Part 1: Asking Questions That Make Students Think

How can we ask questions that make students think rather than just remember?

Part 2: Creating Sequences of Questions

Research has been surprisingly unclear about whether high-level questions are actually effective. Wait. What? The key is that high-level questions on their own aren't enough. We must create sequences of questions!

Part 3: Developing Questions that Prompt Thinking in Math

Math is a particularly tricky subject for asking higher-level questions. Here are a couple of techniques I've used to prompt students to think, not merely calculate.

Part 4: Improving Wait Time

How much time do students get to think? How much time do students need to think? How can we bring those into alignment?

Part 5: Who Asks The Questions? And Who Answers?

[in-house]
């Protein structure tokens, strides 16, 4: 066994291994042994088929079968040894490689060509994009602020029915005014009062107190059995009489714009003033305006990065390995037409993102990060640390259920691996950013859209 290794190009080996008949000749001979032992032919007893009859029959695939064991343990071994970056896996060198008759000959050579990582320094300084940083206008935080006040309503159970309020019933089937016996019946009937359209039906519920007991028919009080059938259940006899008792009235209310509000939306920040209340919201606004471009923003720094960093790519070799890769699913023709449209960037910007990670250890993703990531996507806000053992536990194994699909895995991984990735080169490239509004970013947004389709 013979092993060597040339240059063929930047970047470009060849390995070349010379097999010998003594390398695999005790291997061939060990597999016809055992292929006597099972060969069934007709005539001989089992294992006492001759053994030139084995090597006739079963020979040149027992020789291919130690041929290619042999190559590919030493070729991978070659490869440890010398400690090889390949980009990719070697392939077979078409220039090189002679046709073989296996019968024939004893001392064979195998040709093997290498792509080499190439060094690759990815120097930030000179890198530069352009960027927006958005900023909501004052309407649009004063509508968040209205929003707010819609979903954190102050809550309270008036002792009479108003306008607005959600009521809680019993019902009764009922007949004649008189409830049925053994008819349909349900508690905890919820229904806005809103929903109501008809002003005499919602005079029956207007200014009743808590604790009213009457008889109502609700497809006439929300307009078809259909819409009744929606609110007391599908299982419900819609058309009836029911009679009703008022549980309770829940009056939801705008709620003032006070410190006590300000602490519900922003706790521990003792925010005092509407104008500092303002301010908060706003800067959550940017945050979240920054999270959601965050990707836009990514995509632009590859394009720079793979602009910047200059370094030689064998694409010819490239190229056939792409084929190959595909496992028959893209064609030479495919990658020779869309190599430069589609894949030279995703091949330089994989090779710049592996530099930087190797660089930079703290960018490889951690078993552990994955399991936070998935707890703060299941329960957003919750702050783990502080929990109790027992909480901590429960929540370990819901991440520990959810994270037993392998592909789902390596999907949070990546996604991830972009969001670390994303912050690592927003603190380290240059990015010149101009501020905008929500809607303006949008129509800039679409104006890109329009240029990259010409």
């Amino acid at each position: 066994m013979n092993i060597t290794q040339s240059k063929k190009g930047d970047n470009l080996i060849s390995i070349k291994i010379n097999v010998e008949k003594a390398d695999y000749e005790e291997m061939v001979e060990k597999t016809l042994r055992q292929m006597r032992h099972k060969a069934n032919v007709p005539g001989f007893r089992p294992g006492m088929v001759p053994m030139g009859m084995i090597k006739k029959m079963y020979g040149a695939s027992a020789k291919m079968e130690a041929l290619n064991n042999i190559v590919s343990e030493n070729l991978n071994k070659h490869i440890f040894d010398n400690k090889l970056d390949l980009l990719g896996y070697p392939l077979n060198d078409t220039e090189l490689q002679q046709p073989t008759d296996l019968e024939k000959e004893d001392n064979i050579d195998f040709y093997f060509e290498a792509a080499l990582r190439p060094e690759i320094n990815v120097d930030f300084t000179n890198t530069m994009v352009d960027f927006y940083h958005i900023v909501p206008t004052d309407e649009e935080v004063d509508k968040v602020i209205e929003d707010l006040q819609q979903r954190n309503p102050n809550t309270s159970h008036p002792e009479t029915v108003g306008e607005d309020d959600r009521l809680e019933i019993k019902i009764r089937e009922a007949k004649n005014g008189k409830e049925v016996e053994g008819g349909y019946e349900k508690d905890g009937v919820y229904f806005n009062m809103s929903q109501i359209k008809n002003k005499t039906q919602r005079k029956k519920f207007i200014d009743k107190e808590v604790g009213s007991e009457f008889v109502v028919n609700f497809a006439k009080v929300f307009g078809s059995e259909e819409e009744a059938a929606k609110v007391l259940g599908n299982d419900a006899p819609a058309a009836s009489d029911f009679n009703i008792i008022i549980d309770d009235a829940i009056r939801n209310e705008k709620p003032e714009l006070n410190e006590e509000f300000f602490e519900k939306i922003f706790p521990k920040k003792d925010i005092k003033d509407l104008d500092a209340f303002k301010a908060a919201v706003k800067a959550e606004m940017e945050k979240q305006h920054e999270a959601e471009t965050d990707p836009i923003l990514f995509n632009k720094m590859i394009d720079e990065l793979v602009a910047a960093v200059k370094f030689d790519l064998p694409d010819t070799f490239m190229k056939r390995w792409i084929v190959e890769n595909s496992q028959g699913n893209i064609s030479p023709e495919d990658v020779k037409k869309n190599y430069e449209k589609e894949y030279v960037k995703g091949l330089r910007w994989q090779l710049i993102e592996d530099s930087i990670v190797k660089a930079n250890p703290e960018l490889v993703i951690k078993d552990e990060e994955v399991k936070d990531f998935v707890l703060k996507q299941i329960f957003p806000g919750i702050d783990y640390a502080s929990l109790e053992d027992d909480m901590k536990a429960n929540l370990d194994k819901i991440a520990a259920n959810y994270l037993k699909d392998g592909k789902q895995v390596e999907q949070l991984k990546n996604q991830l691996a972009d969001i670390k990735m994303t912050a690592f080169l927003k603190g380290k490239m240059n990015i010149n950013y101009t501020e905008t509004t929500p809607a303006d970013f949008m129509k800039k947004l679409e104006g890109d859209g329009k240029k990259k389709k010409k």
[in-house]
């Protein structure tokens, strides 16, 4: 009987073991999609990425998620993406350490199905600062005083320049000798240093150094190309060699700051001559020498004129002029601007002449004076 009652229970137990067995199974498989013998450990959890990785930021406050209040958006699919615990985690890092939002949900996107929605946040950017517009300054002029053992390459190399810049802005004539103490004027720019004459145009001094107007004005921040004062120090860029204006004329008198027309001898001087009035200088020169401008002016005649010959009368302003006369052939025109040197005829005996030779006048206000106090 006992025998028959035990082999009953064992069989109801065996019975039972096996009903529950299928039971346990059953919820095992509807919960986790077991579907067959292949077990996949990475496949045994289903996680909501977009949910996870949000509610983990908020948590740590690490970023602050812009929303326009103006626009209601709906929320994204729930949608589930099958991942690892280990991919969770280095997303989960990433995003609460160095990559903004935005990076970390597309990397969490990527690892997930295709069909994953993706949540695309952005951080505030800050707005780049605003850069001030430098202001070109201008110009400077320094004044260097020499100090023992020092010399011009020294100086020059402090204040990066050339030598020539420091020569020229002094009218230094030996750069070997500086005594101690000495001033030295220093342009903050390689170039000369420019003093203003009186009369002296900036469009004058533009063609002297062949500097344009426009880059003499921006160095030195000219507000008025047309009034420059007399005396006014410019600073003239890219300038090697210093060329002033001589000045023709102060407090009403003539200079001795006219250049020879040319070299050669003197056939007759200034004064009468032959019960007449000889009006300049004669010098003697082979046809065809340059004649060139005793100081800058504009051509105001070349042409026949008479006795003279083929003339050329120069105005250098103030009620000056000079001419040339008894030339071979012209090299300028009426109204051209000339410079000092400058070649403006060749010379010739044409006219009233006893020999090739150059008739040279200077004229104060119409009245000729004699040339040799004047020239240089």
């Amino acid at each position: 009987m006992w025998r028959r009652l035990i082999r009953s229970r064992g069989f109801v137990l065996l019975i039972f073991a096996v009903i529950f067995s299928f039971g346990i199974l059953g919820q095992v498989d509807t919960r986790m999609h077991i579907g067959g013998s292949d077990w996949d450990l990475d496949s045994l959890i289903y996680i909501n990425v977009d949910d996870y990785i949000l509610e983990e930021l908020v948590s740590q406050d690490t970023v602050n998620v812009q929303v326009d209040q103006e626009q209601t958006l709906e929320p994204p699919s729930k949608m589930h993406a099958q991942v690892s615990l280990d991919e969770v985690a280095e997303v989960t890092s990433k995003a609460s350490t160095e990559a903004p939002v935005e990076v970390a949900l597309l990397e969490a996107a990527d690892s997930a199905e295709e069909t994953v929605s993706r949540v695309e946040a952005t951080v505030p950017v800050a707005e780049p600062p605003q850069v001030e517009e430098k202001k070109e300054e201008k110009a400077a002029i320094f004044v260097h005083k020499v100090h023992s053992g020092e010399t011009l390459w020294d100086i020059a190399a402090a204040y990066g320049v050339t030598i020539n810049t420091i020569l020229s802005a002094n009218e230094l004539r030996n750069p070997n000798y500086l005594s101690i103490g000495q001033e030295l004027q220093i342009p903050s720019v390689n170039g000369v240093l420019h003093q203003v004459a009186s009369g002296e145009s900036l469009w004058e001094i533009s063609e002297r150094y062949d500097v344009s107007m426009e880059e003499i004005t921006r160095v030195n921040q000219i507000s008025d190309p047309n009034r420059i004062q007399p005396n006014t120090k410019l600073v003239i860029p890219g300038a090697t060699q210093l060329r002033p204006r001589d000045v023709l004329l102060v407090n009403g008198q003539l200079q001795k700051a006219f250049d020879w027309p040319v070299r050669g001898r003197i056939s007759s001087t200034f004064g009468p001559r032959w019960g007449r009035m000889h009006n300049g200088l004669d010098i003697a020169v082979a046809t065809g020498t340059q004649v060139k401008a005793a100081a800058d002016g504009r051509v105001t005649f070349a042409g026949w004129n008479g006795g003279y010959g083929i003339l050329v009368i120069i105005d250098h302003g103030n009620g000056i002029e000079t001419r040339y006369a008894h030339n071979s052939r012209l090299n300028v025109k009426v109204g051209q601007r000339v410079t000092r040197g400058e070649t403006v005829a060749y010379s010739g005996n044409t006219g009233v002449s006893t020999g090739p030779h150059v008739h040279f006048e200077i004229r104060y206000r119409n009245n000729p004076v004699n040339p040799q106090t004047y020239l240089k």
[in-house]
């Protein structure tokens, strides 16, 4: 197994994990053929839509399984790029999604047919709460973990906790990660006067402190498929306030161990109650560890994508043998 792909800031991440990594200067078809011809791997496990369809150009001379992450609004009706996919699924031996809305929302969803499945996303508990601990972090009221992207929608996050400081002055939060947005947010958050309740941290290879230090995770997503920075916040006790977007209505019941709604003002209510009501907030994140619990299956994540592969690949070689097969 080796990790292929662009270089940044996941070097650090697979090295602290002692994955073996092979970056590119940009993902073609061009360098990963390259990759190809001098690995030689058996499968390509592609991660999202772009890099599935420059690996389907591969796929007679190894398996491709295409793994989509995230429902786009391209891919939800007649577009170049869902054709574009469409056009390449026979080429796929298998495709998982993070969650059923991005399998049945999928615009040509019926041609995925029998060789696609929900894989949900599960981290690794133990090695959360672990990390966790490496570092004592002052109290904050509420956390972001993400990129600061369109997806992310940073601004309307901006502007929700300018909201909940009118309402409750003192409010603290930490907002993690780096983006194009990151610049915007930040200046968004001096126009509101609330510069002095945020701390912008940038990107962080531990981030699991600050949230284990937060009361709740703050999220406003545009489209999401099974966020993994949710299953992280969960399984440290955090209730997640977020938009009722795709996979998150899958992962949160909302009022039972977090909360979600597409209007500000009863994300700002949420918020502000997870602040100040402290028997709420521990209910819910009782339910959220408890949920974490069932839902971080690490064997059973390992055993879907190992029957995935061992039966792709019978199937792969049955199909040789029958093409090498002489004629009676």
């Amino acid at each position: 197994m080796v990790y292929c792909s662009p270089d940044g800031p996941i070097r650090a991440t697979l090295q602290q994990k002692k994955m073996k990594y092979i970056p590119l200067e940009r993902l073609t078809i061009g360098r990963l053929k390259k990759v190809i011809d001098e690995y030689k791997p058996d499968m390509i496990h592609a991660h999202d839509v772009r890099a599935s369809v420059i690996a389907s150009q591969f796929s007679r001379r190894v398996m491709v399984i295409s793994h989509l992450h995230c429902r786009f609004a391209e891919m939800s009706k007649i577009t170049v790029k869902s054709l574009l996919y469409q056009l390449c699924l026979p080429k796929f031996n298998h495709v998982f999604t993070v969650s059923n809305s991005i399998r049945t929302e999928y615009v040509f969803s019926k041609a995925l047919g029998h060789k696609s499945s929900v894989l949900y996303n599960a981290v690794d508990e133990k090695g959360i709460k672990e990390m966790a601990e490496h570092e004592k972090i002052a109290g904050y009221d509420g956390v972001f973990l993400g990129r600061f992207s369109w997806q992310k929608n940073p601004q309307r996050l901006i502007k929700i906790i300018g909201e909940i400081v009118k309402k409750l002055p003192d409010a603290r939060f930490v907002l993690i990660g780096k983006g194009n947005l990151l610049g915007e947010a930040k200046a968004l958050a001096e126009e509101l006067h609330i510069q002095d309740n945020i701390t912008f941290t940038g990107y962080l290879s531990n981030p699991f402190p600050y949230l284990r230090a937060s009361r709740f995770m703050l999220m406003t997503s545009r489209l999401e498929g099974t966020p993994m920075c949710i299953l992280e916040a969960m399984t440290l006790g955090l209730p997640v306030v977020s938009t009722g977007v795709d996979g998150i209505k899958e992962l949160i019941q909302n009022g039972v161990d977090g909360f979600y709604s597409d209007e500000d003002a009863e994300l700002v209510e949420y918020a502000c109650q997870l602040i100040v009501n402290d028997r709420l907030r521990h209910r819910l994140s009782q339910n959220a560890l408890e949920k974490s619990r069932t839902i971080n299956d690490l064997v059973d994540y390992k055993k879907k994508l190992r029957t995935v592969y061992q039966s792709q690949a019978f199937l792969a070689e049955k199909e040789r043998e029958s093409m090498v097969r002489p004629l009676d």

What would the pie chart look like for these three situations: the teacher asks the students, a student asks the teacher, or a student asks another student a question? I can tell you my pie chart would have been very lopsided.

Part 6: Improving Evaluative Questions

How to improve questions at the "evaluate" level of Bloom's Taxonomy.

Part 7: Running A “Notice, Wonder” Lesson

Use these puzzling images to build a classroom culture that is comfortable with curiosity, ambiguity, and taking intellectual risks.